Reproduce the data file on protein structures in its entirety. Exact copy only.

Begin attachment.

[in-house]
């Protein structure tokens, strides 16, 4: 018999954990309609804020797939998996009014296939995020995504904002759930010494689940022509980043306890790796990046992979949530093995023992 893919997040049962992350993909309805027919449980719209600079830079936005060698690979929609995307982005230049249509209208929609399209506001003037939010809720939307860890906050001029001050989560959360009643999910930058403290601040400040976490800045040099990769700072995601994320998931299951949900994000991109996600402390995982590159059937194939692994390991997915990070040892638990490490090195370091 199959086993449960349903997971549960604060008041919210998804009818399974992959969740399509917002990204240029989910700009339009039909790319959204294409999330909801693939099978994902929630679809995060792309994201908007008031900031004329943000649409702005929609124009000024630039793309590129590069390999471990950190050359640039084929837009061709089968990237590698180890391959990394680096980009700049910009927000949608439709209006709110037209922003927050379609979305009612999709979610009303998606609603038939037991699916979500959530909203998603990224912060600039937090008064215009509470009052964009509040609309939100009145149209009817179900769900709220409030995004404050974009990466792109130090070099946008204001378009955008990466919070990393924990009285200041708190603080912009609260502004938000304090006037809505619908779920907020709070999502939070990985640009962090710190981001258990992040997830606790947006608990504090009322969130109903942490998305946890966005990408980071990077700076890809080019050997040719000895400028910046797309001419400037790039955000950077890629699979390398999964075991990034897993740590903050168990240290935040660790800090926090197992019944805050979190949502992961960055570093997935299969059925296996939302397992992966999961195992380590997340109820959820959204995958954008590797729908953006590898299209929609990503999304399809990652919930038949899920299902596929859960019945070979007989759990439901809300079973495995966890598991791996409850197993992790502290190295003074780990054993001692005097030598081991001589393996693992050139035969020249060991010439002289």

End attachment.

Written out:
[in-house]
């Protein structure tokens, strides 16, 4: 018999954990309609804020797939998996009014296939995020995504904002759930010494689940022509980043306890790796990046992979949530093995023992 893919997040049962992350993909309805027919449980719209600079830079936005060698690979929609995307982005230049249509209208929609399209506001003037939010809720939307860890906050001029001050989560959360009643999910930058403290601040400040976490800045040099990769700072995601994320998931299951949900994000991109996600402390995982590159059937194939692994390991997915990070040892638990490490090195370091 199959086993449960349903997971549960604060008041919210998804009818399974992959969740399509917002990204240029989910700009339009039909790319959204294409999330909801693939099978994902929630679809995060792309994201908007008031900031004329943000649409702005929609124009000024630039793309590129590069390999471990950190050359640039084929837009061709089968990237590698180890391959990394680096980009700049910009927000949608439709209006709110037209922003927050379609979305009612999709979610009303998606609603038939037991699916979500959530909203998603990224912060600039937090008064215009509470009052964009509040609309939100009145149209009817179900769900709220409030995004404050974009990466792109130090070099946008204001378009955008990466919070990393924990009285200041708190603080912009609260502004938000304090006037809505619908779920907020709070999502939070990985640009962090710190981001258990992040997830606790947006608990504090009322969130109903942490998305946890966005990408980071990077700076890809080019050997040719000895400028910046797309001419400037790039955000950077890629699979390398999964075991990034897993740590903050168990240290935040660790800090926090197992019944805050979190949502992961960055570093997935299969059925296996939302397992992966999961195992380590997340109820959820959204995958954008590797729908953006590898299209929609990503999304399809990652919930038949899920299902596929859960019945070979007989759990439901809300079973495995966890598991791996409850197993992790502290190295003074780990054993001692005097030598081991001589393996693992050139035969020249060991010439002289």